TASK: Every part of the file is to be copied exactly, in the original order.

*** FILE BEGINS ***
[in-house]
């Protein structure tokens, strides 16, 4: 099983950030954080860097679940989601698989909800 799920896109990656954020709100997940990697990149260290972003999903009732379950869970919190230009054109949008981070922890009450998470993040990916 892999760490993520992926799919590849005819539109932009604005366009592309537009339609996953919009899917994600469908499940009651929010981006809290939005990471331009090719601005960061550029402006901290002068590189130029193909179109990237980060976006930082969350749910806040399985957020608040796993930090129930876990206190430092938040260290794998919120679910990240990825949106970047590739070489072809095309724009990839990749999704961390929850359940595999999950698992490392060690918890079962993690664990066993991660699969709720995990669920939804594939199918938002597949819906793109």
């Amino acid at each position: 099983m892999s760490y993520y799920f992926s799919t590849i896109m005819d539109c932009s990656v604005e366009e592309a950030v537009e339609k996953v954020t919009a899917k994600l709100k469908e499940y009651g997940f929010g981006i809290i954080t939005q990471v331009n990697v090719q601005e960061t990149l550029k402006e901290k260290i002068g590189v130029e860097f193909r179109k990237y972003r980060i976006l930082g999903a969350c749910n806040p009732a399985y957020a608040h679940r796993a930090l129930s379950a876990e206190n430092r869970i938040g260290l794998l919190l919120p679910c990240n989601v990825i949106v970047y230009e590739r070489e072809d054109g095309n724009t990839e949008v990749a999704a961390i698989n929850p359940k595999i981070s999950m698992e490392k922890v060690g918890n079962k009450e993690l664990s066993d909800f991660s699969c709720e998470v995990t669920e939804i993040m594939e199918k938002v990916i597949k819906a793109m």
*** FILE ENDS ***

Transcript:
[in-house]
């Protein structure tokens, strides 16, 4: 099983950030954080860097679940989601698989909800 799920896109990656954020709100997940990697990149260290972003999903009732379950869970919190230009054109949008981070922890009450998470993040990916 892999760490993520992926799919590849005819539109932009604005366009592309537009339609996953919009899917994600469908499940009651929010981006809290939005990471331009090719601005960061550029402006901290002068590189130029193909179109990237980060976006930082969350749910806040399985957020608040796993930090129930876990206190430092938040260290794998919120679910990240990825949106970047590739070489072809095309724009990839990749999704961390929850359940595999999950698992490392060690918890079962993690664990066993991660699969709720995990669920939804594939199918938002597949819906793109």
């Amino acid at each position: 099983m892999s760490y993520y799920f992926s799919t590849i896109m005819d539109c932009s990656v604005e366009e592309a950030v537009e339609k996953v954020t919009a899917k994600l709100k469908e499940y009651g997940f929010g981006i809290i954080t939005q990471v331009n990697v090719q601005e960061t990149l550029k402006e901290k260290i002068g590189v130029e860097f193909r179109k990237y972003r980060i976006l930082g999903a969350c749910n806040p009732a399985y957020a608040h679940r796993a930090l129930s379950a876990e206190n430092r869970i938040g260290l794998l919190l919120p679910c990240n989601v990825i949106v970047y230009e590739r070489e072809d054109g095309n724009t990839e949008v990749a999704a961390i698989n929850p359940k595999i981070s999950m698992e490392k922890v060690g918890n079962k009450e993690l664990s066993d909800f991660s699969c709720e998470v995990t669920e939804i993040m594939e199918k938002v990916i597949k819906a793109m």